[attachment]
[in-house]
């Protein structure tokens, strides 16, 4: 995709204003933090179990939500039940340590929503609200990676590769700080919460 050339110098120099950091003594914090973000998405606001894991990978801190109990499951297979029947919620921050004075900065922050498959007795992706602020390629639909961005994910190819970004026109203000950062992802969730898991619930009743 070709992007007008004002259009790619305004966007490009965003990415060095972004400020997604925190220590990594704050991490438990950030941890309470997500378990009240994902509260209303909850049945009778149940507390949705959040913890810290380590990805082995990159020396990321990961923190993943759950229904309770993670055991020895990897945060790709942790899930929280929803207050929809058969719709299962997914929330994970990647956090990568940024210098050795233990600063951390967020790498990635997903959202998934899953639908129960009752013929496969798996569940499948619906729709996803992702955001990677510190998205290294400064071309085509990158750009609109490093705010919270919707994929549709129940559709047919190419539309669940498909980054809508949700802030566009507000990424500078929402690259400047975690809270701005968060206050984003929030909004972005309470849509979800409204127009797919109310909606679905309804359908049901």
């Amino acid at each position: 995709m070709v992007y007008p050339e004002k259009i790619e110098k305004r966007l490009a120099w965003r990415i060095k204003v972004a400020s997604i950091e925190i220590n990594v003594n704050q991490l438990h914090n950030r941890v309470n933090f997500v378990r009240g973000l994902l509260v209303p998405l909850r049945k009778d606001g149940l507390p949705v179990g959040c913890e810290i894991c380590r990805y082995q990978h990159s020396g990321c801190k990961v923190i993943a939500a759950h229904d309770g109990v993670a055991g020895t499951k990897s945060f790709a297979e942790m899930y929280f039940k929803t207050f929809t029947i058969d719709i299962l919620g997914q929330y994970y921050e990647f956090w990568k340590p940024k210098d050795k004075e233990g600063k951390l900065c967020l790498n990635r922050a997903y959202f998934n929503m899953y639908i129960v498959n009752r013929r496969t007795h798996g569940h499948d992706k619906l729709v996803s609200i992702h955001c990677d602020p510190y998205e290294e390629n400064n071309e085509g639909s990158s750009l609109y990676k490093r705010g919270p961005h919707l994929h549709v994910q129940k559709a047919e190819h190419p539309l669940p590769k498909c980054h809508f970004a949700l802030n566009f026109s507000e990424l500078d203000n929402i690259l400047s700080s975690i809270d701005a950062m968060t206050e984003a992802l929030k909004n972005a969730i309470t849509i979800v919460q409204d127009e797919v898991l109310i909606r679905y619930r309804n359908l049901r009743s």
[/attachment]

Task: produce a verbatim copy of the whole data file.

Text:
[in-house]
């Protein structure tokens, strides 16, 4: 995709204003933090179990939500039940340590929503609200990676590769700080919460 050339110098120099950091003594914090973000998405606001894991990978801190109990499951297979029947919620921050004075900065922050498959007795992706602020390629639909961005994910190819970004026109203000950062992802969730898991619930009743 070709992007007008004002259009790619305004966007490009965003990415060095972004400020997604925190220590990594704050991490438990950030941890309470997500378990009240994902509260209303909850049945009778149940507390949705959040913890810290380590990805082995990159020396990321990961923190993943759950229904309770993670055991020895990897945060790709942790899930929280929803207050929809058969719709299962997914929330994970990647956090990568940024210098050795233990600063951390967020790498990635997903959202998934899953639908129960009752013929496969798996569940499948619906729709996803992702955001990677510190998205290294400064071309085509990158750009609109490093705010919270919707994929549709129940559709047919190419539309669940498909980054809508949700802030566009507000990424500078929402690259400047975690809270701005968060206050984003929030909004972005309470849509979800409204127009797919109310909606679905309804359908049901």
């Amino acid at each position: 995709m070709v992007y007008p050339e004002k259009i790619e110098k305004r966007l490009a120099w965003r990415i060095k204003v972004a400020s997604i950091e925190i220590n990594v003594n704050q991490l438990h914090n950030r941890v309470n933090f997500v378990r009240g973000l994902l509260v209303p998405l909850r049945k009778d606001g149940l507390p949705v179990g959040c913890e810290i894991c380590r990805y082995q990978h990159s020396g990321c801190k990961v923190i993943a939500a759950h229904d309770g109990v993670a055991g020895t499951k990897s945060f790709a297979e942790m899930y929280f039940k929803t207050f929809t029947i058969d719709i299962l919620g997914q929330y994970y921050e990647f956090w990568k340590p940024k210098d050795k004075e233990g600063k951390l900065c967020l790498n990635r922050a997903y959202f998934n929503m899953y639908i129960v498959n009752r013929r496969t007795h798996g569940h499948d992706k619906l729709v996803s609200i992702h955001c990677d602020p510190y998205e290294e390629n400064n071309e085509g639909s990158s750009l609109y990676k490093r705010g919270p961005h919707l994929h549709v994910q129940k559709a047919e190819h190419p539309l669940p590769k498909c980054h809508f970004a949700l802030n566009f026109s507000e990424l500078d203000n929402i690259l400047s700080s975690i809270d701005a950062m968060t206050e984003a992802l929030k909004n972005a969730i309470t849509i979800v919460q409204d127009e797919v898991l109310i909606r679905y619930r309804n359908l049901r009743s």